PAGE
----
NATO Secretary General Jens Stoltenberg (from the NATO website)
For the first time ever, South Korea and Japan will be joining a North Atlantic Treaty Organization (NATO) meeting at the level of ministers of foreign affairs to be held April 7, during which attendees will discuss sanctions on Russia as well as ways to support Ukraine as it suffers the devastation of war. With the international community joining forces to respond to Russia’s invasion of Ukraine, it’s become much more likely that South Korea will also be asked to play a part in countering Russia’s aggression.
In a press release Tuesday, NATO announced that a meeting of the ministers of foreign affairs of its member states will take place on April 7. Non-NATO attendees of the meeting will include foreign ministers of South Korea, Japan, Australia, and New Zealand from the Asia-Pacific, as well as foreign ministers from Northern European countries, including Sweden and Finland.
Some participants will be attending the meeting virtually, the press release stated. Ukrainian Minister of Foreign Affairs Dmytro Kuleba will also be participating in the meeting as a representative of the country currently at war with Russia.
The upcoming meeting is especially noteworthy as it has been organized in an effort to strengthen cooperation between NATO member states — namely, the US and many European countries — and countries of the Asia-Pacific, with the war in Ukraine serving as the occasion. The meeting will be presided over by NATO Secretary General Jens Stoltenberg and will primarily deal with sanctions on Russia and ways to support Ukrainian refugees.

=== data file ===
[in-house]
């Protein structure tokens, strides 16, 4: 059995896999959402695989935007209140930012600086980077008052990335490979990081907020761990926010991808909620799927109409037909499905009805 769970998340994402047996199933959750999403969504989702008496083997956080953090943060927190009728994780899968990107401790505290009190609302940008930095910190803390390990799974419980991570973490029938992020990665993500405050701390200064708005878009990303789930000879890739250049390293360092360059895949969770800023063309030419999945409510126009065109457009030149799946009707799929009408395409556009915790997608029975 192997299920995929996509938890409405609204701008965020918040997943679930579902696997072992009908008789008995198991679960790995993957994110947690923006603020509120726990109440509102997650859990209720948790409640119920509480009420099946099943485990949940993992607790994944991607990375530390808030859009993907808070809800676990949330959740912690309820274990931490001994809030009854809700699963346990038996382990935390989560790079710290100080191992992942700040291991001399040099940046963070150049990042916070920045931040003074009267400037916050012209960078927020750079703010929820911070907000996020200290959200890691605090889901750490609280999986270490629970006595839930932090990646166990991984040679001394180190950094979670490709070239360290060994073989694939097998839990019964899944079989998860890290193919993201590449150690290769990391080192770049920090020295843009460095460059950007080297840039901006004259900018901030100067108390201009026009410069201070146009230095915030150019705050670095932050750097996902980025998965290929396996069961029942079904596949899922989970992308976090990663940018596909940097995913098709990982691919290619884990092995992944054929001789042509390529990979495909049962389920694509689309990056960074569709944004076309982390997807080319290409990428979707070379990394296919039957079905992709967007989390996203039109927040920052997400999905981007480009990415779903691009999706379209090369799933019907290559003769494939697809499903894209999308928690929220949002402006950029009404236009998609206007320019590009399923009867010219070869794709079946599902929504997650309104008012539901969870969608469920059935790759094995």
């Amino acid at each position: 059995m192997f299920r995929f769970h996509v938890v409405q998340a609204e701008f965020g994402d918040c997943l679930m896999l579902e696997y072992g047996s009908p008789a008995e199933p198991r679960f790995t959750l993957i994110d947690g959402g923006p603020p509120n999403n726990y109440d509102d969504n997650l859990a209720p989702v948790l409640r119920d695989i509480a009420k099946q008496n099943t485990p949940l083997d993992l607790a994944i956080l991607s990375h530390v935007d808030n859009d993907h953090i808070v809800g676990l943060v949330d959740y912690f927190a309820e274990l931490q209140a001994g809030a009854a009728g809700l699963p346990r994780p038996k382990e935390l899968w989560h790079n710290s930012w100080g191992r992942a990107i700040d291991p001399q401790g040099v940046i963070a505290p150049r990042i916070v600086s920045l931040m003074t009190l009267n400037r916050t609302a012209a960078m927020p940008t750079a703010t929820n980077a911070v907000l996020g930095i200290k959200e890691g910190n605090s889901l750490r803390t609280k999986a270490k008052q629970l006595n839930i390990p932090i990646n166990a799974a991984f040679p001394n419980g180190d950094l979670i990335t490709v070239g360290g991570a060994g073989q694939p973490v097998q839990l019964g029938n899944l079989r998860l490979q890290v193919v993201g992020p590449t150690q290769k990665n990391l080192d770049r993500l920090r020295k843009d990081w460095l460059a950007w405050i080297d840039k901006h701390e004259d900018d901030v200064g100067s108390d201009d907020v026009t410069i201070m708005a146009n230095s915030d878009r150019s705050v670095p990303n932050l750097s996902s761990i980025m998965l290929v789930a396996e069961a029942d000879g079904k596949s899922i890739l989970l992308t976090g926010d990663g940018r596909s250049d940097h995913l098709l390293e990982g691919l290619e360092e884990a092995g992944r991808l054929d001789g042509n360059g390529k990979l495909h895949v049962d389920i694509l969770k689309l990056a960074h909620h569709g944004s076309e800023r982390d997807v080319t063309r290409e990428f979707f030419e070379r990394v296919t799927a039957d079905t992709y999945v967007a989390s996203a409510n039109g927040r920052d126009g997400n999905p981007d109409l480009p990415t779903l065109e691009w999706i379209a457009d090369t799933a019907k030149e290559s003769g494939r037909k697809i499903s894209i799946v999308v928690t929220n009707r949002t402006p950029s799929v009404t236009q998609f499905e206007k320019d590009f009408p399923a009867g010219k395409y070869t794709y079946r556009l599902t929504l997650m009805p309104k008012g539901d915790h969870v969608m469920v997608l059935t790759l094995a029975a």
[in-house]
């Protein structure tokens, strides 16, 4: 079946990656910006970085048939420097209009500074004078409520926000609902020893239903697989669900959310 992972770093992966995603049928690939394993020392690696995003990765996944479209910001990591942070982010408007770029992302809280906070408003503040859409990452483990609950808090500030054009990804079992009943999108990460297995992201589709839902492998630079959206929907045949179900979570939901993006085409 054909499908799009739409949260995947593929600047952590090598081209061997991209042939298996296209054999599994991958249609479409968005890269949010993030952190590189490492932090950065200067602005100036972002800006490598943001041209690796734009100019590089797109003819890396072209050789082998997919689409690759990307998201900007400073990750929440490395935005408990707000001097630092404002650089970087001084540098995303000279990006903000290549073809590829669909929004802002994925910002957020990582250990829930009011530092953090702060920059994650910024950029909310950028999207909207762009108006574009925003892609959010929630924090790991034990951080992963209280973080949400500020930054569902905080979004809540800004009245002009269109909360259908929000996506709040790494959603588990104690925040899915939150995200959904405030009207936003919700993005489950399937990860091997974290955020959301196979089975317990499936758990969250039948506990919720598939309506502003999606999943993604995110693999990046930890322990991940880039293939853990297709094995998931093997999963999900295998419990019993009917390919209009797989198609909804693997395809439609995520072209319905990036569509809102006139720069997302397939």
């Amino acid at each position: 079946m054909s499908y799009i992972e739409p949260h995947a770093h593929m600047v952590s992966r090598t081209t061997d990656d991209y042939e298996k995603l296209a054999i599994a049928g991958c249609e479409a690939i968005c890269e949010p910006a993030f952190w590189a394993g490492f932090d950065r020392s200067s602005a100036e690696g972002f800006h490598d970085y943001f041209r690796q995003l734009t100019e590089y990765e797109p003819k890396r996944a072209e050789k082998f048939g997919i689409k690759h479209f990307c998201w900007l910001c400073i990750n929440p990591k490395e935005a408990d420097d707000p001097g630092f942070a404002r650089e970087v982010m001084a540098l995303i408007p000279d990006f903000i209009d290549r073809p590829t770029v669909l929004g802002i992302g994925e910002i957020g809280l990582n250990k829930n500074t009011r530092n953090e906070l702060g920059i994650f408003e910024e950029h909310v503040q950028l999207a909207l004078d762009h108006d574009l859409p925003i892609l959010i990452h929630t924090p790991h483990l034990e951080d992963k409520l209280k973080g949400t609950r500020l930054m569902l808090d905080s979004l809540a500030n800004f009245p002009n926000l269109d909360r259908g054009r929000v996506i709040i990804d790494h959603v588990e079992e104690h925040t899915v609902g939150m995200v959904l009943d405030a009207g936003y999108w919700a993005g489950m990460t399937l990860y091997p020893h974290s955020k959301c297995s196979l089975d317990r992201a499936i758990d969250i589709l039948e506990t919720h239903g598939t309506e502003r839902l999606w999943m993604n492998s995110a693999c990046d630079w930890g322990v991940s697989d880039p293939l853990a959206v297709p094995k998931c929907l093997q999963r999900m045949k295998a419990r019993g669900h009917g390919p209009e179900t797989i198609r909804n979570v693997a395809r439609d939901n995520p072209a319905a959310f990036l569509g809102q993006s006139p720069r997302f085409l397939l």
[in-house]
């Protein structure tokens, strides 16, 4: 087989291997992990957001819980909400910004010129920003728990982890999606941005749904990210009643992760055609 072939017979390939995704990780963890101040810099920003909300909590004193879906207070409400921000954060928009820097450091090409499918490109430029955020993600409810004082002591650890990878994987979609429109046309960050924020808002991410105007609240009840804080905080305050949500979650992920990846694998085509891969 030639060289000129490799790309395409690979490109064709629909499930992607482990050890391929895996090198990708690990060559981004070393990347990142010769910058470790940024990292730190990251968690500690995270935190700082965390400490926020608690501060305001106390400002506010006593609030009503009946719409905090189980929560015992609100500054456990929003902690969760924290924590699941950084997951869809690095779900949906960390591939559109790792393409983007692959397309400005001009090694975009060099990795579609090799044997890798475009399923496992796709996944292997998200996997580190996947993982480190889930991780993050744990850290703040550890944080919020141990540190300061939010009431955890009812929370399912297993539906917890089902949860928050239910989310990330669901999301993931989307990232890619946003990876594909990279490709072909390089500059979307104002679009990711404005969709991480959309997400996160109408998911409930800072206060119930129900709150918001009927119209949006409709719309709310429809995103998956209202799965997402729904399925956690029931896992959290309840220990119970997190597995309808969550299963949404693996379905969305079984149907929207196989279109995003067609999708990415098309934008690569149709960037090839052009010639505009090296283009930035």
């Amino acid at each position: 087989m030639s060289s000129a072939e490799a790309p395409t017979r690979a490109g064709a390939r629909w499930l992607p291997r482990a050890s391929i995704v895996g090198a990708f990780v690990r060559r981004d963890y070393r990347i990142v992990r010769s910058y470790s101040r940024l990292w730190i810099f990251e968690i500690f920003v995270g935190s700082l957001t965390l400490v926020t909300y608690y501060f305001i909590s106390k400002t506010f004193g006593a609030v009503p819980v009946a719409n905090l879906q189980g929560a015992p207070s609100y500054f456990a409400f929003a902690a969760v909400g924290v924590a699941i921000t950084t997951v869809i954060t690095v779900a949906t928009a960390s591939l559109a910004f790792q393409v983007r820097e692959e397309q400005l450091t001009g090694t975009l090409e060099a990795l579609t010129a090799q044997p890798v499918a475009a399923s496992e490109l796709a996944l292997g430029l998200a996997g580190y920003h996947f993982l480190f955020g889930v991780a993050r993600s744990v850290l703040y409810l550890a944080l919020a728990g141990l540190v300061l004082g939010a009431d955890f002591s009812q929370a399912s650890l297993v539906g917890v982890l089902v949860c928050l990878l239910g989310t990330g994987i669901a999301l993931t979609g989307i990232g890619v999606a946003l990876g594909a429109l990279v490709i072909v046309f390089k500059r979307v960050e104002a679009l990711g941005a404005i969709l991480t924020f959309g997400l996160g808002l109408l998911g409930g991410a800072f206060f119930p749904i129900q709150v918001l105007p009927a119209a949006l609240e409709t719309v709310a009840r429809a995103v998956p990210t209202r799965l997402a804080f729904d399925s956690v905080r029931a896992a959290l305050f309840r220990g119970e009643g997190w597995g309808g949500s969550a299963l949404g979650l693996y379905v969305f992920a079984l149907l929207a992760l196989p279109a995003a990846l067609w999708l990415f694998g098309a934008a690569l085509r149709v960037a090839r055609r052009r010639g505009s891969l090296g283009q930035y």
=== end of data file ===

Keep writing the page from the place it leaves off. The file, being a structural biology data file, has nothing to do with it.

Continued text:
South Korean Foreign Minister Chung Eui-yong, who will attend the NATO meeting, said during a general meeting of the Foreign Affairs and Unification Committee at the National Assembly on Monday that South Korea will “deliberate plans for international cooperation in order to ease tensions on the Korean Peninsula and bring about the speedy resumption of the Korean Peninsula peace process.”
Earlier, on March 14, Stoltenberg disclosed during a phone conversation with Chung that he was planning a meeting for foreign ministers of NATO as well as four NATO partners in the Asia-Pacific (South Korea, Japan, Australia, and New Zealand), requesting Chung to participate in the meeting when the time came.
Japanese Minister of Foreign Affairs Yoshimasa Hayashi will be at the NATO meeting as well. Japanese newspaper The Nikkei wrote that “a Japanese foreign minister will be attending [a NATO foreign ministers meeting] for the first time,” adding that “sanctions on Russia cannot be concluded by NATO member states alone” and that the goal of the meeting is to “expand the base of cooperation [for the sanctions] so that their effectiveness is enhanced.”
By Kim So-youn, Tokyo correspondent
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